Wagram 1809 – Part 2

Dearest brother Francis, 

The 6th July will forever live in the memory of your great Holy Roman Empire for your Haupft Armee have defeated the Corsican invader on the fields of the Marchfeldt. Over 2 days your brave army have for the second time defeated the armies of France. Though outnumbered, the brave men of your Empire,  led by your brothers, Ludwig and John along with your other commanders were truely magnificent leading men again and again into battle. Our losses have been great, but Europe now knows Napoleon and his armies can be beaten and are sure to rise up against him at last!

The winds of change turn on Napoleon

I will make no apologies, but this report is going to be a wee bit biased, I was Archduke Charles(and Ludwig) after all and as happens in such a large game, I did lose track of what was happening a tad.

My plan for the Austrians was fairly straight forward. On day 1(saturday) we were to hold the line and inflict as many casualties on the French as possible, particularly targeting their artillery as I felt by eliminating as many batteries as possible whilst preserving our artillery, we could then move troops from the Russbach Heights on day 2 combined with the arrival of Archduke John on our left flank and Wiessenwolf on our right flank to take the attack to the French.

So the initial orders for most of the commanders was to hold the line, use your artillery and where possible eliminate smaller French formations. Kolowrat was ordered to advance and take Breitenlee to his front as fast a possible and deny it to the French. This would then provide an anchor for the southern flank. Klenau was to advance , sweep away the small French force to his front and then turn and attack around Breitenlee the flank of the French forces fighting for Aderklaa.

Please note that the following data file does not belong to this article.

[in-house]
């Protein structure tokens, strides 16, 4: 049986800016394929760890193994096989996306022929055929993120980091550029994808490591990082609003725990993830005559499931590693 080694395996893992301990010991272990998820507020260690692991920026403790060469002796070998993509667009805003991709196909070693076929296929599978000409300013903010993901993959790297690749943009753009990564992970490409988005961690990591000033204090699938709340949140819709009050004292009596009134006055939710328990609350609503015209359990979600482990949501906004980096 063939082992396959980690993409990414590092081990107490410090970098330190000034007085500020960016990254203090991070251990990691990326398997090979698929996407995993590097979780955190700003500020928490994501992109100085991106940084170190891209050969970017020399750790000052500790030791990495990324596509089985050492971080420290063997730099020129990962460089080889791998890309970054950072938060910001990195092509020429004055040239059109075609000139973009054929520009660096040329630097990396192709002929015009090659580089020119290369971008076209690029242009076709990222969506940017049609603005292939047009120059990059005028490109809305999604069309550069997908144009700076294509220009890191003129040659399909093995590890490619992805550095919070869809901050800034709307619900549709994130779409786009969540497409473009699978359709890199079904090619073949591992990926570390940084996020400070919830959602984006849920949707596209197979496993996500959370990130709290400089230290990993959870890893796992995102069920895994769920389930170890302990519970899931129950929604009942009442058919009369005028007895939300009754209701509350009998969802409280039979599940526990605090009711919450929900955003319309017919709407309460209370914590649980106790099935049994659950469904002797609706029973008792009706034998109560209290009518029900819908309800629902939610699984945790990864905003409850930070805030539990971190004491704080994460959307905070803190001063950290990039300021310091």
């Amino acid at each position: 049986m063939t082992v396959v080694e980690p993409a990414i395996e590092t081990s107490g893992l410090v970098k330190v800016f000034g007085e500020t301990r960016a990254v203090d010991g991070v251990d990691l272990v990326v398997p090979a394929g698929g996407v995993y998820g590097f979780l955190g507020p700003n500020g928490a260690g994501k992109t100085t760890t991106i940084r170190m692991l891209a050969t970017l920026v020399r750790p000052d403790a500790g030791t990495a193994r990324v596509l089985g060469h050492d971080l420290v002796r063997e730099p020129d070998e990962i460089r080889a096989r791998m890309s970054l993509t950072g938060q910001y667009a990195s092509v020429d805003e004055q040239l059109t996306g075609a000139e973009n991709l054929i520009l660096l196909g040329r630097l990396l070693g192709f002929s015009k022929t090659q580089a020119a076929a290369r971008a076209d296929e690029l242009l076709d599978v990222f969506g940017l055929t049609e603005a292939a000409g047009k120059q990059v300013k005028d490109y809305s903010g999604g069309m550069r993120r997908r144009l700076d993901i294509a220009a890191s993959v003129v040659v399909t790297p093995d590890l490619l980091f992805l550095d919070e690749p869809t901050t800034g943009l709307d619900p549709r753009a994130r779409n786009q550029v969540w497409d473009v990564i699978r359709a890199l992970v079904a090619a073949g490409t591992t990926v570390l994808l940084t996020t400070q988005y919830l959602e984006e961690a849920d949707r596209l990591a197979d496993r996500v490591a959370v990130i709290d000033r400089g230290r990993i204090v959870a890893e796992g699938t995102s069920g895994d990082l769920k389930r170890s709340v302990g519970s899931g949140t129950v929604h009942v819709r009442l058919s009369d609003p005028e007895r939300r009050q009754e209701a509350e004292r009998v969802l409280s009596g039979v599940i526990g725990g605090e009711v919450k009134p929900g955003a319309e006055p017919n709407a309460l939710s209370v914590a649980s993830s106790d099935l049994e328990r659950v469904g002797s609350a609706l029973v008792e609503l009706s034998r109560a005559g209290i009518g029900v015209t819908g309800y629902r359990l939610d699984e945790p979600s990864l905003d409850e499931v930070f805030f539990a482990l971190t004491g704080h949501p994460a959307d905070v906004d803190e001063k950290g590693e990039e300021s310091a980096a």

These orders lasted…hmm…nope…didn’t even make to end of turn 1!

The first action of the day was for Massena to give orders for Ct Cyr’s exposed bttns who had charged straight through the village, chased out the defenders and then found themselves under fire from 3 sides! They decided to rally back.

St Cyr’s exposed bttns on the wrong side of Aderklaa. French elan taken just a wee bit to far!


The Austrians then gave their forces orders….Kolowrat ordered his divisions to advance on Breitenlee…they decided not to follow that order….Klenau went charging across the open fields to his front….he was going so fast he went right past Brietenlee and the exposed flank of Massena and headed for the small division of Boudet between Aspern and Essling. Idiot.

Elsewhere the Austrians held the line, Lichtenstein made preparations to attack Aderklaa, a critical part of the line that the Austrians had lost.

I positioned Charles on the Russbach plateau as he started the game with the Hohenzollern Cuirassiers in tow along with a landwher bttn, moving them to support Rosenberg. Ludwig was behind Bellegarde’s corps.